08 April 2012

A beautiful Easter ends with a walk along the shore in Malahide

Looking down on the city lights after the Easter Vigil in Orlagh (Photograph: Patrick Comerford, 2012)

Patrick Comerford

This has been a busy, beautiful and very fulfilling Easter. Early on Thursday morning, we had a Maundy Thursday Eucharist with foot-washing for the institute students and staff. Later I was in Christ Church Cathedral for the chrism Eucharist and the renewal of ordination vows for all in ministry in the Diocese of Dublin and Glendalough.

Good Friday on the stairs to the Robing Room in Saint Patrick’s Cathedral, Dublin (Photograph: Patrick Comerford, 2012)

On Good Friday, I was preaching at Matins and Evensong in Saint Patrick’s Cathedral, Dublin, before returning to Christ Church Cathedral for the Good Friday liturgy there, and then going on to Maynooth to preach at the Good Friday Evening Service in Saint Mary’s, the Church of Ireland parish church which nestles into a corner of the grounds of Saint Patrick’s College, Maynooth.

I took Saturday afternoon off to watch the Cambridge-Oxford boat race – a joyful victory for Cambridge, and one the most dramatic sports events I have watched. Later, on Saturday evening, in the mountains above Knocklyon, I was at the Augustinian Priory in Orlagh for the Easter Vigil, celebrated by members of the Orlagh Team, Father John Byrne and Father Kieran O’Mahony.

Father John Byrne lights the Pascal Candle from the Pascal Fire at the Easter Vigil at Orlagh (Photograph: Patrick Comerford, 2012)

We began outside with the Pascal Fire, lighting the Pascal Candle as we looked up at the night sky above and down on the city lights below. After the liturgy in the chapel at Orlagh, we were entertained to Prosecco, Panetonne, and Colomba Pasquale, the Easter counterpart of Panetonne.

Easter eggs in a crown of thorns beneath the empty cross in the chapel in Orlagh (Photograph: Patrick Comerford, 2012)

I was back in Christ Church Cathedral once again this morning, when Archbishop Michael Jackson and Dean Dermot Dunne presided at the Easter Eucharist. And what a beautiful morning it was, with the choir and accompanying musicians giving us a wonderful interpretation of Mozart’s Coronation Mass or Kr√∂nungsmesse (Mass No 15 in C major, KV 317; sometimes Mass No 16).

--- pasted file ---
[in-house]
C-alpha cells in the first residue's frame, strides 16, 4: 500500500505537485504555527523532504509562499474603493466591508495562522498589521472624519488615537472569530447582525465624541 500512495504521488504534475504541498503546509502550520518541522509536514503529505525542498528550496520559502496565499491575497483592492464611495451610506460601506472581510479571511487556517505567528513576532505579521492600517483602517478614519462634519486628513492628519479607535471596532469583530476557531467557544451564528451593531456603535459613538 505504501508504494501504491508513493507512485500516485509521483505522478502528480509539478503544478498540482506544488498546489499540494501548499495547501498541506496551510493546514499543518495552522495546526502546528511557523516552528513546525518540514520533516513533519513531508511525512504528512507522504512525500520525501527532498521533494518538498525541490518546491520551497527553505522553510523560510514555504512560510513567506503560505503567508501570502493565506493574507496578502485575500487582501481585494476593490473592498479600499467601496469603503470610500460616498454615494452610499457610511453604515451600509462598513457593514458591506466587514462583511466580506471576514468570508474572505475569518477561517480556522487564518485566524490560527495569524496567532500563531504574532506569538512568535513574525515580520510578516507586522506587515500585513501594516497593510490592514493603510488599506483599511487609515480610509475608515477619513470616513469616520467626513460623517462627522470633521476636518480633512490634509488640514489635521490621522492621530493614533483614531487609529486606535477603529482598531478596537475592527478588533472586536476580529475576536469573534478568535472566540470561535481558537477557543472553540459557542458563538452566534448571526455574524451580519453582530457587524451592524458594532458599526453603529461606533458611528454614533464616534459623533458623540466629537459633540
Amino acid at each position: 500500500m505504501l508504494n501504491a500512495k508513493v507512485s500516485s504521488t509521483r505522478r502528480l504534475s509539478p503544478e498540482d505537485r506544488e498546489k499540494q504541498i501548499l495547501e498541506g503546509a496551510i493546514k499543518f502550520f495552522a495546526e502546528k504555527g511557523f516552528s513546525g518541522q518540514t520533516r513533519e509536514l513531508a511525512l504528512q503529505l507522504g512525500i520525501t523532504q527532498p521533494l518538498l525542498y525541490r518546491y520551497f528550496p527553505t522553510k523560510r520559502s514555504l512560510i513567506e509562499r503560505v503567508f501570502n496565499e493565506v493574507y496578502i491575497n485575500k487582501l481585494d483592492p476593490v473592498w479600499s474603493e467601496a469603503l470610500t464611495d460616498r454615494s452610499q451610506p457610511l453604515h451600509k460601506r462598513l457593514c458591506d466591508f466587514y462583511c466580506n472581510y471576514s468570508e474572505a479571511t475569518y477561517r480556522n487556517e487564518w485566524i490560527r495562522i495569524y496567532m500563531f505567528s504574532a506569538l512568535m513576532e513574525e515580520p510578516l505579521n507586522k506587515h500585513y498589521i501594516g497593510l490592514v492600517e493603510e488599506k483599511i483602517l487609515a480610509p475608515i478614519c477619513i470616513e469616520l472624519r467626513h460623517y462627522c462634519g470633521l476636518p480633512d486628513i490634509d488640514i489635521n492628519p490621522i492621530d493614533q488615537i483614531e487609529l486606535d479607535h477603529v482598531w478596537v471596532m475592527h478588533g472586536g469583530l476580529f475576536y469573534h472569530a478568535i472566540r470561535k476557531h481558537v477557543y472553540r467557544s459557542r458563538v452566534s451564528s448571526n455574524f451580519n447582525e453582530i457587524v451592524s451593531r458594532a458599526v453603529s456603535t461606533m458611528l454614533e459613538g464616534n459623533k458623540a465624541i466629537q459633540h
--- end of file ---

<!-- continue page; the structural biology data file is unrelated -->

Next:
Mozart completed this Mass in Salzburg on 23 March 1779 after he had been appointed court organist and composer at Salzburg Cathedral. The mass almost certainly had its premiere there on Easter Day, 4 April 1779. It appears to have been first called the “Coronation Mass” at the Imperial Court in Vienna in the early 19th century

Later, five of us went for lunch in Bar Italia, in Bloom’s Lane in the Italian Quarter off Ormond Quay. We strolled back to the cathedral through Temple Bar, and two of us later went on out to Malahide to visit Malahide Castle and then to have a stroll on the beach.

Malahide Castle ... home to the Talbot family for almost 800 years (Photograph: Patrick Comerford, 2012)

Having visited Howth Castle and Clontarf Castle in recent weeks, I was looking forward to seeing another historic north Dublin family home. This is one of the busiest holiday weekends in Dublin – we had a congregation of about 400 in Christ Church Cathedral this morning, with visitors from all over the world. Yet Fingal County Council has fenced off Malahide Castle, with a tiny notice, almost invisible to the short-sighted visitor, saying the castle is closed until Summer 2012 – without saying when in summer.